For Warwick, though, this had all been in vain because the Lancastrians cunningly attacked from the south so that his defences faced the wrong way.  The battle has left one legacy in terms of modern folk lore.  This is that many of the fallen in the battle – perhaps even thousands – were tipped into the dyke and now lie underneath the railway embankment that cuts across it.  This is not in fact the most likely burial place, but it is too good a story not to retell.

The land to the south of the dyke was enclosed for arable farming in the late 17th century.  The dyke was filled in at what is now Valley Road for easier access to the farmland.  By the 1843 Sandridge Parish Tithe Map, the dyke had been planted (and land in it rented out) for coppicing.  This is probably the origin of most of the native tree species now there.  These include hornbeam and beech for coppicing as well as Scots pine, larch and others.  From the air the dyke shows as a strip of woodland.

In the 19th century the dyke was pressed into military service again in anticipation of an invasion by the French.  In 1859 the stretch of the dyke from near Harpenden Road to about where Firbank Road now starts was converted into a rifle range and some work may have been carried out to widen and flatten the bottom (by reference to the rear cover picture).  A new cut was made into the dyke direct to this longest straight section of it.  This explains the strange dips in the footpath near the Ancient Briton, where the new cut was made.  At the target end earth was cut from the southern bank and piled into the dyke to its full height and width to form a new bank and another a new access was made (at Firbank Road).  It has been alleged that the earth platform at the end of the new access was a (horribly exposed) viewing platform built near the targets.  This is another good story attached to the dyke, but it seems implausible even by Victorian Health and Safety standards.  In any case, the platform was made in the 20th century.  There is a lovely water colour of the local yeomanry at target practice in the dyke (back cover).  The description of the boundary of the newly formed St Saviour’s parish in 1904 listed the shooting range as a defining local feature.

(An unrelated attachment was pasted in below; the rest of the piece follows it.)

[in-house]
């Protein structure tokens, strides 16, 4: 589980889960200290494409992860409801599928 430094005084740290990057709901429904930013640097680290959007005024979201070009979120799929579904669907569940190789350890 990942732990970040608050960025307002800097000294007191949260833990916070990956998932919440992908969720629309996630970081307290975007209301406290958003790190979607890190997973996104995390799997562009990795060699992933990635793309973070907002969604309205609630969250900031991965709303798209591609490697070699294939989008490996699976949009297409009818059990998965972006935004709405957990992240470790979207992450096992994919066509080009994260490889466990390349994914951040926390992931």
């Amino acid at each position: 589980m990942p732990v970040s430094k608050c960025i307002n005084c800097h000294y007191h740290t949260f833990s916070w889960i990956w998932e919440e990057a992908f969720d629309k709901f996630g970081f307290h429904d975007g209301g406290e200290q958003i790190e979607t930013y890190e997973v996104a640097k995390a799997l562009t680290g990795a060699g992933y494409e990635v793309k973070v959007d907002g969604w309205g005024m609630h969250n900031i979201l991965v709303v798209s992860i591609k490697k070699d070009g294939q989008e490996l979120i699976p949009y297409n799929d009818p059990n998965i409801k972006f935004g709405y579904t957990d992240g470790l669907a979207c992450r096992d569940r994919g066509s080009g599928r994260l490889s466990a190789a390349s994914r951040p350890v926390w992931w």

In 1863 the Midland Railway Company gained Parliament’s consent to run a railway line across Bernards Heath.  The line was built in 1866-8.  It slices through the dyke in a dramatic manner before passing through the most likely site for Warwick’s camp with a cut and cover tunnel at the King William IV pub.  There were reports at the time in the local press of exciting finds from the battle including skeletons, armour, weapons and coins.  None were ever authenticated and they all disappeared without trace in the early 20th century.

The dyke is now valued for its biodiversity and as a green corridor.  It is still home to a rabbit warren probably established by the Norman abbots of St Albans Abbey.  A rabbit – perhaps from the dyke – was publicly hanged in the Market Place during the Peasants Revolt in 1381 as a gesture of defiance against the Abbey.

The dyke is freely open to the public at all times, but signage is now outdated and access is problematic for long stretches.  There is a challenging footpath along the length of the southern bank.  At present the bottom of the dyke is only accessible with difficulty from the Harpenden Road end.  The picture at the end if this guide shows the bottom fully accessible.  With a break a few years ago, there have been community clear-ups to keep the floor passable.  Although the SAM status means that this needs to be done with caution, FOBH has resumed this work.